Anyway, this magical middle section floats by, and suddenly I’m back in what I’ve deemed “familiar territory.” I call the last few miles “familiar” because I often don’t remember specific parts of the middle section, since I’m pretty lost in my own heads. The only other hill that I usually powerhike is right in the last two or three miles, and it’s a doozy. And it’s rocky and long and long and did I mention long? So that usually yanks me out of my stupor pretty quickly – and harshly. But from then on, it’s a nice coast and I know I only have a couple miles left so I can crank pretty hard. You cross the last two lopsided old bridges, crest a small hill, and burst out of the forest, startling small families who were peacefully enjoying a morning at the lake – picnics and kids and such – until this runner came charging through, sprinting to a finish line that wasn’t actually there, then doing handstands and splashing about in the lake.
I stood in the warm lake, hands on my hips, sun on my face and back, a gentle breeze blowing, and looked around at the green and the blue and the trails and thought, “This is where I belong. Not lifting in a stuffy gym, but here, outside, for hours and hours.” I’ll still lift, especially squats for my legs and hips, but my focus is definitely going to shift back to running.
So: this was a great run. One of the best I’ve had in a very long time. My shins are a little tender, but I don’t think it’s anything rest and ice and some more rest won’t heal. I think it was so great because of two things: how easy I’ve taken the last two weeks (my “rut”) and my sheer joy and enthusiasm for running. I just love it so damn much. Very few things in the world make me happier than running. I felt strong the whole time, worked up the hills instead of trudging, and only stopped once to take a few quick photos and to stretch my calves. (The horse flies were definitely an incentive to keep moving.) At the end, I still felt strong and fresh, like I could easily throw down another 13. Now, writing this 11 hours later, my legs aren’t sore or tired at all. Maybe it’s from the rest, maybe it’s from the protein I’ve been eating over the last couple months, but I feel superbly excellent. My motivation has definitely returned.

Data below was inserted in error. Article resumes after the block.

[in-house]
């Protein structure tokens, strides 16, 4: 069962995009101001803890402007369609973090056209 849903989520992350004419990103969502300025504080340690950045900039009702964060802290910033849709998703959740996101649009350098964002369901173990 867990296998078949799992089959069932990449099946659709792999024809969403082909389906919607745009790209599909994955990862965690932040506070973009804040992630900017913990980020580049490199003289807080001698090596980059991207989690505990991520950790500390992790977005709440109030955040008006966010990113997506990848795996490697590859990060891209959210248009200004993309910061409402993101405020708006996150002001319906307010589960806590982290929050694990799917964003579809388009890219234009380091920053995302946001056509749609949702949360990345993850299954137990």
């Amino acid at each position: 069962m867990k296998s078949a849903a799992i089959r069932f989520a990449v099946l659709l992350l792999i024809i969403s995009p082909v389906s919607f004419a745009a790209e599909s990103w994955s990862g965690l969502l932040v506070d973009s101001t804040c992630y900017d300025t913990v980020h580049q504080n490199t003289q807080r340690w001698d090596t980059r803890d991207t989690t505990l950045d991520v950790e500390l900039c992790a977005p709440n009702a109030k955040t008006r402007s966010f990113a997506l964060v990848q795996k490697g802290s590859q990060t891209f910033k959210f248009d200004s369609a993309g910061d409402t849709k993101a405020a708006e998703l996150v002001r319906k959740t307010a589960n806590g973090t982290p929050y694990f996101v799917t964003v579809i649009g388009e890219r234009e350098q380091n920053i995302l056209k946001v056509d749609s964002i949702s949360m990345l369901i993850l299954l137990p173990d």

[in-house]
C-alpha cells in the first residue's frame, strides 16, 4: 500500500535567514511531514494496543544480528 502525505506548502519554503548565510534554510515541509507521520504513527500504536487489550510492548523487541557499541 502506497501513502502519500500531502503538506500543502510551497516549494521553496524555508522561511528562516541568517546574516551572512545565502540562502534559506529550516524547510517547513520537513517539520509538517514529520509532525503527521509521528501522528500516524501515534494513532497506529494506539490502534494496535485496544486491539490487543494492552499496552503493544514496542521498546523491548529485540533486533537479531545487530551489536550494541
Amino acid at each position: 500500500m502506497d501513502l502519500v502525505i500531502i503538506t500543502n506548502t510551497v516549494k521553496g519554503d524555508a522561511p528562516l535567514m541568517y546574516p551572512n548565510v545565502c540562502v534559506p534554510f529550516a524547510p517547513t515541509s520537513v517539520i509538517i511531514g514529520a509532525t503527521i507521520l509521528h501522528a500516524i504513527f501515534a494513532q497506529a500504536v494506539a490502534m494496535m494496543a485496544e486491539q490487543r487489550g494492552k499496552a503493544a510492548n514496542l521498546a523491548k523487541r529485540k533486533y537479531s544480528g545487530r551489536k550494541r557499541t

So, about that marathon next month… we’ll see. I’m definitely going to try at least 18, maybe 20, within the next two weeks. If that goes well, I’m going to tentatively say the race is GO. But I will always defer to the state of my shins.
Love running always,
PS. In case you were wondering, here are some songs I listened to on the way to and from my run.
Crystal Colorado – Alpha Rev
Highways – Alpha Rev
Today is Mine – Jerry Reed
On top of the world – Imagine dragon
Carry on – Fun
Get there from here – William Elliot Whitmore
Let’s do something impossible – W.E.W.
Country roads, take me home – John Denver
PPS. Here are some pictures from today.
Who says running isn’t sexy? Look at those compression sleeves and flips!